OIS offers training to improve the efficiency of awarding Indian Self Determination and Education Assistance Act (ISDEAA) funding, improve the monitoring of Individual Indian Monies (IIM) accounts to protect the account holder’s trust income and continue to meet the statutory requirement of annually identifying tribes that have been federally recognized to receive services from the federal government.

Judge gavel and legal book found inside the bureau of indian affairs The Office of Justice Services (OJS). OJS directly operates or funds law enforcement, tribal courts and detention facilities on federal Indian lands.

The Office of Trust Services (OTS). OTS carries out Indian Affairs trust responsibilities for Indian tribes as well as individuals. It also oversees all BIA activities associated with management and protection of trust and restricted lands, natural resources, and real estate services. Its responsibilities also cover land-related functions related to Indian trust owners including acquisition, disposition, rights-of-way, leasing, and sales. The OTS assists tribes and tribespeople in the management, development, and protection of trust land and natural resource assets. It administers a wide range of programs covering real estate services, land title and records, probate, natural resources, forestry and wild land fire management, irrigation, power, and safety of dams.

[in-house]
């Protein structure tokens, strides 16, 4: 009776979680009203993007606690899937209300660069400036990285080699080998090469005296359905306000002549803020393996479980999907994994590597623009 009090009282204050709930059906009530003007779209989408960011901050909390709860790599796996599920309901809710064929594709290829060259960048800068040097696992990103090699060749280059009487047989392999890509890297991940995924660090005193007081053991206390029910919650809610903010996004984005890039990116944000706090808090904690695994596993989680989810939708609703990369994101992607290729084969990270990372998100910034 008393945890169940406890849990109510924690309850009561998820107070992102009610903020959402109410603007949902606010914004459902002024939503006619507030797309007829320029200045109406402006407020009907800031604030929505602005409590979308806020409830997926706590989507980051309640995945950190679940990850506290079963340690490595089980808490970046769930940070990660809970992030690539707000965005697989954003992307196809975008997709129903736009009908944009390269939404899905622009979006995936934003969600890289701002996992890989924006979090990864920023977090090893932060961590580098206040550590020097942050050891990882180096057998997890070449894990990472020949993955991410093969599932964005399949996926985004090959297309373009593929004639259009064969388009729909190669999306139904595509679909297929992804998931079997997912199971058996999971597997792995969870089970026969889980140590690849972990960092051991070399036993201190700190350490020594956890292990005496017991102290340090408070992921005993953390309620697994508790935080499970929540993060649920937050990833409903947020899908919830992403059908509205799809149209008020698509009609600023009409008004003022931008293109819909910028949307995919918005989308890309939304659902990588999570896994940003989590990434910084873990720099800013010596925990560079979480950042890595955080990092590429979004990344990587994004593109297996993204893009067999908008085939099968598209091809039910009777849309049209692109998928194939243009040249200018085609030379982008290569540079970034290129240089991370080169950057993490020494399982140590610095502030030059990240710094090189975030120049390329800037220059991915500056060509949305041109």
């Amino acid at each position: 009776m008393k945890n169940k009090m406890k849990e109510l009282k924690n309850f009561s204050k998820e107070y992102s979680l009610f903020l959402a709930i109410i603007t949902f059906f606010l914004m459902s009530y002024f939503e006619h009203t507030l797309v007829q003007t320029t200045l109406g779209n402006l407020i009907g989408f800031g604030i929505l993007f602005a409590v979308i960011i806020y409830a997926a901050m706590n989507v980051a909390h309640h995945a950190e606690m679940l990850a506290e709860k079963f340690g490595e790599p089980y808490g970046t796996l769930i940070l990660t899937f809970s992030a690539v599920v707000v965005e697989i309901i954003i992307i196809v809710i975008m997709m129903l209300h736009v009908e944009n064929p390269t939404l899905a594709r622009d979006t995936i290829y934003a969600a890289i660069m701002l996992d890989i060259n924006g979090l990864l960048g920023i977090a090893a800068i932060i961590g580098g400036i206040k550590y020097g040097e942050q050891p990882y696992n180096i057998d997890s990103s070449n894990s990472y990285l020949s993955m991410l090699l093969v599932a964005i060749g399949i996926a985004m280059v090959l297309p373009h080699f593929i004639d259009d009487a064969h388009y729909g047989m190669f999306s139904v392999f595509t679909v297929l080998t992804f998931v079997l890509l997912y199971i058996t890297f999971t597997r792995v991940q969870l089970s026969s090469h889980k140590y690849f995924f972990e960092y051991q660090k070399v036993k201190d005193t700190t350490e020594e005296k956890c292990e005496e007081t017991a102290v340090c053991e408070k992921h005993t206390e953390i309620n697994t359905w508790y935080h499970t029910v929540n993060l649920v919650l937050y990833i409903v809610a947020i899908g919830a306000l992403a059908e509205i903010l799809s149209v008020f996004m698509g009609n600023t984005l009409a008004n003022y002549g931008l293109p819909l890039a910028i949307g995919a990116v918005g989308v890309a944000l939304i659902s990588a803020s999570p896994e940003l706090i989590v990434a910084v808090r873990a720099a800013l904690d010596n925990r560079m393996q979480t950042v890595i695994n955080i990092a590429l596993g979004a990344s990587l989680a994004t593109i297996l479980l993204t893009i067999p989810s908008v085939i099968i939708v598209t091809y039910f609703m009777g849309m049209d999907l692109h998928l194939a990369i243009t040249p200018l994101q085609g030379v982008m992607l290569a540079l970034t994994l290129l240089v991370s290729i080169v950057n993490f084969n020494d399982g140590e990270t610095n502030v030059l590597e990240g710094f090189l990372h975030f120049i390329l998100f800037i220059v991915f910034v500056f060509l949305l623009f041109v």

The Office of Field Operations (OFO). OFO oversees BIA’s 12 regional offices and 83 agencies that work to carry out BIA’s mission at the tribal level. The Field Operations Directorate is responsible for administrating, developing, and implementing organizational objectives for the OJS Divisions of Law Enforcement, Drug Enforcement, Corrections, and Highway Safety. These programs integrate key national goals, priorities, and values. OFO programs also provide technical assistance to BIA direct service programs and Indian tribes relating to public safety.

Importance Of Legal Assistance When Facing A Tribal Legal Issue